Opinion – Measuring the ‘good’ life around the world | Pew Research Center

English: The logo of the Organisation for Econ...

English: The logo of the Organisation for Economic Co-operation and Development (OECD). (Photo credit: Wikipedia)

This short article, with excellent graphics from Pew Research is a must read. Pew looks at the question, ‘What makes a good life’? They argue that usually this question is in the domain of priests, philosophers and metaphysicians, but it cites the OECD who sought to find the answers with data.

Source: Measuring the ‘good’ life around the world | Pew Research Center

If you examine the article and look at the data, you will no doubt wonder why your country is better or worse than some other benchmark.

But of course, the metadata glosses over the detail. For example, the US ranks highly as a nation but this distorts the relative ‘good’ life of working class and middle class Americans, compared to the priviliged top-earners. I sense that if we looked at the data over time, then America’s middle and working classes would not relate to the ‘good’ life cited?


Opinion – USA – Chartbook of Economic Inequality – Max Roser

Income inequality and mortality in 282 metropo...

Income inequality and mortality in 282 metropolitan areas of the United States. Mortality is correlated with both income and inequality. (Photo credit: Wikipedia)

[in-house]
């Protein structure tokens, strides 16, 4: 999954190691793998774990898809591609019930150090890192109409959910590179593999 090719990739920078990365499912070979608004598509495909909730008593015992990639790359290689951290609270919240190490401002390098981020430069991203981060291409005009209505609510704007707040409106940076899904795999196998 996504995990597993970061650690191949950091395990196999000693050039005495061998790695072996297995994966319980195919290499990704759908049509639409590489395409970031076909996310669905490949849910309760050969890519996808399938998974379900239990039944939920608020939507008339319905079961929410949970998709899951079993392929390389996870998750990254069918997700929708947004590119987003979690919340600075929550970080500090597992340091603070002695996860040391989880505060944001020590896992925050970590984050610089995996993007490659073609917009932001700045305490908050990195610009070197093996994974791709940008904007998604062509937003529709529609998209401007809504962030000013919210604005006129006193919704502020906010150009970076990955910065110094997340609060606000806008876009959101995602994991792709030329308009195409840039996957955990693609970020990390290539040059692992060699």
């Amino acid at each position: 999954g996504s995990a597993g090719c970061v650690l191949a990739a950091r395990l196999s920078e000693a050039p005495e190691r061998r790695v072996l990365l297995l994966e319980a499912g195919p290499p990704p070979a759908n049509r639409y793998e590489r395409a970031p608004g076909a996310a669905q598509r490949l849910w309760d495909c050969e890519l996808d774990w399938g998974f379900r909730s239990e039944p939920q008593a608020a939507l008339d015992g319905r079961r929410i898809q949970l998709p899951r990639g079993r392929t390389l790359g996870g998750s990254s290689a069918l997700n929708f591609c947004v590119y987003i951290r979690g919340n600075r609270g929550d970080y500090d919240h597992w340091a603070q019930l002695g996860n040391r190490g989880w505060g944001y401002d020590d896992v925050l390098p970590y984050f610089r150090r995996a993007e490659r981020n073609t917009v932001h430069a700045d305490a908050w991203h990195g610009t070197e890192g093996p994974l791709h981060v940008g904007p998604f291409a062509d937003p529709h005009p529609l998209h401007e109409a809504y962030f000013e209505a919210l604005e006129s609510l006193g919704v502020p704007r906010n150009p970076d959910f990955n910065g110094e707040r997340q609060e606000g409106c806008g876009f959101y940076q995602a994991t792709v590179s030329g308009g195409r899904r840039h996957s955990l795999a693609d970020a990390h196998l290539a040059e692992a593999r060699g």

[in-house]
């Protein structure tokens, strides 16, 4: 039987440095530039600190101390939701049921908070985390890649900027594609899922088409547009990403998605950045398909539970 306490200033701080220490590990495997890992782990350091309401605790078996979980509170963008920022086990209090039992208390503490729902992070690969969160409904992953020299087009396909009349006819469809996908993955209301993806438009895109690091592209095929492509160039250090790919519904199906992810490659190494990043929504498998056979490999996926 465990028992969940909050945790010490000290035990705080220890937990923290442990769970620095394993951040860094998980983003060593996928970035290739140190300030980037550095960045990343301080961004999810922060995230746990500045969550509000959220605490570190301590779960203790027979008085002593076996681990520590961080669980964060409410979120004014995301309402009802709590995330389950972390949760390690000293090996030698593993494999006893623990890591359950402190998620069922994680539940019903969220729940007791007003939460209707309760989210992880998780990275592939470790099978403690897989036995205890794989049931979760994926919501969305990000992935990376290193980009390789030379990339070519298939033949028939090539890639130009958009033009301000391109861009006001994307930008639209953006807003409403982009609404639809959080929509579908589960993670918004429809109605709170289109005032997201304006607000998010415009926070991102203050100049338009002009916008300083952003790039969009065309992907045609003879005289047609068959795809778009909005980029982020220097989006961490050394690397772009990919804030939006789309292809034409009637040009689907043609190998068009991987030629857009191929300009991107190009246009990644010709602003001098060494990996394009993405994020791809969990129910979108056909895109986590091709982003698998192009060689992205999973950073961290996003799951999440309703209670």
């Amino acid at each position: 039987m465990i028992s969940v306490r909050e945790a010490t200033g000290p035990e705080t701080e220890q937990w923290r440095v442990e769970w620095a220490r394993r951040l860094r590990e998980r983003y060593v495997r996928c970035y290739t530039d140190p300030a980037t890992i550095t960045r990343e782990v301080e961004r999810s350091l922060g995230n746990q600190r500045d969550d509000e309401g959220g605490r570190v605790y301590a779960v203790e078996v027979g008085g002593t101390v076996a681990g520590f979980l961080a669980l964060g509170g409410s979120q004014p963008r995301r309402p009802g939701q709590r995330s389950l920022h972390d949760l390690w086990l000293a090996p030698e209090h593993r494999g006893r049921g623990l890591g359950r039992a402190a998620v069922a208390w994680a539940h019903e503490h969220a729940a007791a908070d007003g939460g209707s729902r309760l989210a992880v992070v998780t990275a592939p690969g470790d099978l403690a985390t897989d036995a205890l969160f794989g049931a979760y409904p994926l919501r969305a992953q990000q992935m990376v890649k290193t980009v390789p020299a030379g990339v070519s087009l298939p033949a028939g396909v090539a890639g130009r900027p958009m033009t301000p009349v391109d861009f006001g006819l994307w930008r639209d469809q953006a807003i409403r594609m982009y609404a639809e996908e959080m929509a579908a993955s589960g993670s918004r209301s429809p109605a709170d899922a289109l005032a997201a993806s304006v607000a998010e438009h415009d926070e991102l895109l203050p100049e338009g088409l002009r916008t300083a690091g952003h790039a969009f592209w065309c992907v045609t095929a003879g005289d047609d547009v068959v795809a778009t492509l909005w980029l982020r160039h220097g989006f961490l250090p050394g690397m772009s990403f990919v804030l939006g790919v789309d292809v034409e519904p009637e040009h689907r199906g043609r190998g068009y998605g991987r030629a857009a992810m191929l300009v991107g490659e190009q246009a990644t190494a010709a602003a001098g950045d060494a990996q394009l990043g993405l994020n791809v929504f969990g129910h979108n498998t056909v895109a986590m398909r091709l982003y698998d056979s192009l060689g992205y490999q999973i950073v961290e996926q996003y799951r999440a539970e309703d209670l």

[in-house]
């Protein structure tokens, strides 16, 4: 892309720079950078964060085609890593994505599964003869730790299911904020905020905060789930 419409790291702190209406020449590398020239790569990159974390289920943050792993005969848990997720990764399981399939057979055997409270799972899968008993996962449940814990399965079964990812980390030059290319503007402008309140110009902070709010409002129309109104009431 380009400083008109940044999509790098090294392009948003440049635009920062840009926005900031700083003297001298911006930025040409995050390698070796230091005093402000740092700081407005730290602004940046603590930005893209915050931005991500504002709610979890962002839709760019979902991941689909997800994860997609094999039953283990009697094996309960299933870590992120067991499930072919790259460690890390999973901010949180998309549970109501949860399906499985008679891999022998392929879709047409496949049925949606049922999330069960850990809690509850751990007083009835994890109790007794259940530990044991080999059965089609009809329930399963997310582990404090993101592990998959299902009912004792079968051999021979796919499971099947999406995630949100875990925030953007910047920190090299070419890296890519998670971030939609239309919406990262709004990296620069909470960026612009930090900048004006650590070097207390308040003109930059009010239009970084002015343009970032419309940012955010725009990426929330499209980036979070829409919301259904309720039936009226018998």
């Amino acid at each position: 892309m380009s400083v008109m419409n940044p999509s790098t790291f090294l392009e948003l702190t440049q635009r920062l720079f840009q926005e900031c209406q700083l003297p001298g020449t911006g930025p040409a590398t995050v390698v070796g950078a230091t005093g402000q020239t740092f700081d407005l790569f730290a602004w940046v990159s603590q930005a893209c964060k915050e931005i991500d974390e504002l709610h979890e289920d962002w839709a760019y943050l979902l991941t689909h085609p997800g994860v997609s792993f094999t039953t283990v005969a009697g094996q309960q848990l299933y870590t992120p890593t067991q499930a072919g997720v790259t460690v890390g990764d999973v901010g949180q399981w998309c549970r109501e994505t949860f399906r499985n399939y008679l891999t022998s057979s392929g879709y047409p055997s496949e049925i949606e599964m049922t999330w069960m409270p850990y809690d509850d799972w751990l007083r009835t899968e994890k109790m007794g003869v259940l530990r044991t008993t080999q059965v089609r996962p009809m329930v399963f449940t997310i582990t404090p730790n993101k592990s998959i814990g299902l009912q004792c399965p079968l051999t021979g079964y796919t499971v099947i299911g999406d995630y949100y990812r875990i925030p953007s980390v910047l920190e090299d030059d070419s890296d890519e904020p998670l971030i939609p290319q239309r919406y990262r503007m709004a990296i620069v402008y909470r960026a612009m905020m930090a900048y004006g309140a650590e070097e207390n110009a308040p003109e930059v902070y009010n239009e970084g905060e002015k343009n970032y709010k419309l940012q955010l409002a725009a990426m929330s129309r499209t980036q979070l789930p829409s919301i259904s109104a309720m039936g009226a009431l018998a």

Oxford researcher, Max Roser, presents stunningly clear graphical data on trends in inequality. Today, I’m focusing on the US where the charts present powerful evidence of increasing US inequality.

Source: USA – Chartbook of Economic Inequality

The main highlights include:

  1. Top decile of earnings has risen from 150 per cent of median in 1950 to 244 per cent in 2012.
  2. Gini coefficient for gross income now 7 percentage points higher than in 1980.
  3. From 1929 to 1945 overall inequality fell for a sustained period
  4. Official poverty measure fell from 1948 to 1970s, since then cyclical variation about constant level.
  5. Top gross income shares fell from 1928 to the 1970s; since mid-1970s have more than doubled.
  6. Wealth shares generally decreased till 1982 but have not followed the upward trend in top incomes.

The data for above website have been compiled by Anthony B Atkinson and Salvatore Morelli and are published as Atkinson and Morelli (2014). The online version of the Chartbook and the online data visualisations have been designed and constructed by Max Roser. The authors acknowledge support from the following institutions: Programme for Economic Modelling · Institute for New Economic Thinking – Oxford · Oxford Martin School

The authors explain their measures of income inequality.

It is interesting to reflect on the implications. Most people would cite the loss of traditional jobs, with man’s output increasingly being replaced by machines and jobs being offshored to low cost countries. BUT this needs to be considered against recent research from the IMF that better educational attainment and greater investment in R&D is significant in US states achieving higher Total Factor Productivity.

Of course, the other correlation is with President Obama’s period in office. Obama has failed to look after the interests of the working and middle classes effectively.